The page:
With enormous anticipation, I was about to see some of the Empty Quarter (Rub el Khali), the world's largest continuous sand desert and what many consider the most unforgiving.
Bruce Kirkby's Sand Dance:By Camel Across Arabia's Southern Desert had absorbed me. Possibly the most beautiful book I’ve ever seen; the photographs are gorgeous. Not to pretend yours truly will be or ever was up to anything like a safari for days, weeks, of gruelling survival. In 1999 Kirkby and his companions the Clarke brothers followed in the footsteps (the camel tracks, that is) of Sir Wilfred Thesiger who twice crossed the desert in the late 1940s. No other westerner had recorded such travel since; the 1999 journey from Salalah in Oman through Saudi Arabia to Abu Dhabi in the United Arab Emirates took them forty days.
Instead, my tiny journey is from Salalah by jeep to "the lost city of Ubar." Luckily for me, the attractive but slightly sinister-looking driver Mahmed motioned me into the front. Three people were squashed into the back seat. Mahmed and I were quite satisfied with this arrangement of due propriety, casting surreptitious glances at each other from time to time to confirm the proximity of the exotic other person. English is taught in Omani schools but this man was silent which was fine with me. Back seat engages in chattering away, much jollity, but I can't always hear them over the jeep noise and visual distractions, difficult to participate.
We have a flat coastal ride across the north edge of town to climb the hills where the scenery resembles northern California. The infrastructure and highways are great. Of course: oil riches. Sultan Qaboos of Oman is revered for his wise decisions in modernizing this new Bedouin nation. They have universal education, health care, and so on. It's encouraging that Salalah, a small city, does not have the ugly skyscrapers of other cities in the Arabian peninsula.
Up on the plateau, we stop at a gasoline service centre where the four drivers inspect the tires and gas up. And smoke. Mahmed is seldom separated from his pipe. I note with approval that none of my dozen fellow tourists are in embarrassingly immodest dress. We load up with water and juice. A local in a leather jacket tells me that the Bedouin are so accustomed to the heat that this early morning, already in the high 80s(F), feels chilly to him. Then again, he had slept in the desert last night when the temperature plunges dramatically. Mahmed disappears as our group prepares to leave; back seat squashee says I scared him off by talking so much (not). Like I said, the back seat is a fun bunch.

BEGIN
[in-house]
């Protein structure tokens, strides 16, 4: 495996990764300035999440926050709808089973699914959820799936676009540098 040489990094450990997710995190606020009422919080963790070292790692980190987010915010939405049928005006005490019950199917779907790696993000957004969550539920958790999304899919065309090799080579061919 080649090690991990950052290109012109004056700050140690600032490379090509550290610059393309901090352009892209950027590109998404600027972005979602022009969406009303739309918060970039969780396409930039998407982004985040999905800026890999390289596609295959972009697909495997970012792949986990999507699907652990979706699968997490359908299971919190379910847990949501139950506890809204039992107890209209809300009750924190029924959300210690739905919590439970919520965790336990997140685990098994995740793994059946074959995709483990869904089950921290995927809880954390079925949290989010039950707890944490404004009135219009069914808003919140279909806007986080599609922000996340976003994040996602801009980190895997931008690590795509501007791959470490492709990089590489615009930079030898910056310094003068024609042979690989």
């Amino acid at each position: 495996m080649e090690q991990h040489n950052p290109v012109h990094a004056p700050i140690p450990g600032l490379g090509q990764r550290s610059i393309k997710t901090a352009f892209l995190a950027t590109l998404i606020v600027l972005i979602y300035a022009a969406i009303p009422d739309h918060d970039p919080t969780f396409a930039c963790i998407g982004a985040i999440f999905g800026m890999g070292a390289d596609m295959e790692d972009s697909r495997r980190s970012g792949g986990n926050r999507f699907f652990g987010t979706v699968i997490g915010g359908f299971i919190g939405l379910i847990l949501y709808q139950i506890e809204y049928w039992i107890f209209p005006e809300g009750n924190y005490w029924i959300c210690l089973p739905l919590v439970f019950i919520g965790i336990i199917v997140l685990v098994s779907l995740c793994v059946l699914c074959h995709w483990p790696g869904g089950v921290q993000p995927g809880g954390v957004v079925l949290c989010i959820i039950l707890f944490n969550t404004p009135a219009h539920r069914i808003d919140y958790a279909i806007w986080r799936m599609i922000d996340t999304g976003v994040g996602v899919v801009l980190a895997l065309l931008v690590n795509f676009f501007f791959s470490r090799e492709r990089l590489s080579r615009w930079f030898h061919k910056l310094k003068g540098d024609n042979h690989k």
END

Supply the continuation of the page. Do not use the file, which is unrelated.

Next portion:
Driving north, the landscape again becomes totally flat approaching the Empty Quarter. We drive and drive and drive, straight road in a vast emptiness. Only a few loose camels are a sign of life. Then we turn off and go west. Pass a village (I blink, hard to imagine in this emptiness) that Mahmed indicates as Ubar. We don't stop. We take a dirt road for miles and miles. Some irrigation farming going on here but no obvious human life. All this is in the Dhofar province of Oman.
Then we turn onto a sand "road," north again. This is the Empty Quarter. Drive more miles and miles, on flat, rocky sand. Has it been hours? We pass the temporarily deserted Empty Quarter Camps (Comps says the sign that back seat squashee obligingly captures).
Stop for a few minutes, the sun is baking and we gulp water. The drivers are deflating the tires. I know what that means. It's time for them to compete with each other at racing over the ruts in the sand, up and down the increasing hills. Dune bashing. It's a mystery to me why this body-pounding, cross-country racing should be an obligatory tourist experience, except the drivers themselves take great glee in it.
Unusual vegetation appears sporadically, a low sprawling plant with apple-like fruit. Later I learn what it is: al ashkar, or Calotropis procera, aka Adam's apple or Dead Sea apple -- thank you, Dubai Museum and Wikipedia. The root and leaves are used to treat a wide variety of medical disorders.
Suddenly we encounter the dunes. Huge. Endless. Dunes. This is our ultimate destination. So different from the flat rocky sand we've been driving through. The overbearing sun bleaches everything. Some of our group climb the nearest one. Climbing in soft sand is incredibly difficult and I'm not crazy. What I need is a camel to mount this dune, any dune, as I bemoan to any driver who will listen to me. They think I am funny.
Back to the "Comp" for a box lunch. Pita sandwiches, tea, soft drinks, and a big chocolate cake that looks totally alien in this setting. The tent gives shade from the blistering heat. The tea is recommended for those wilting from the relentless sun. Campers who come to this spot are usually away during the day, exploring the secrets of the desert.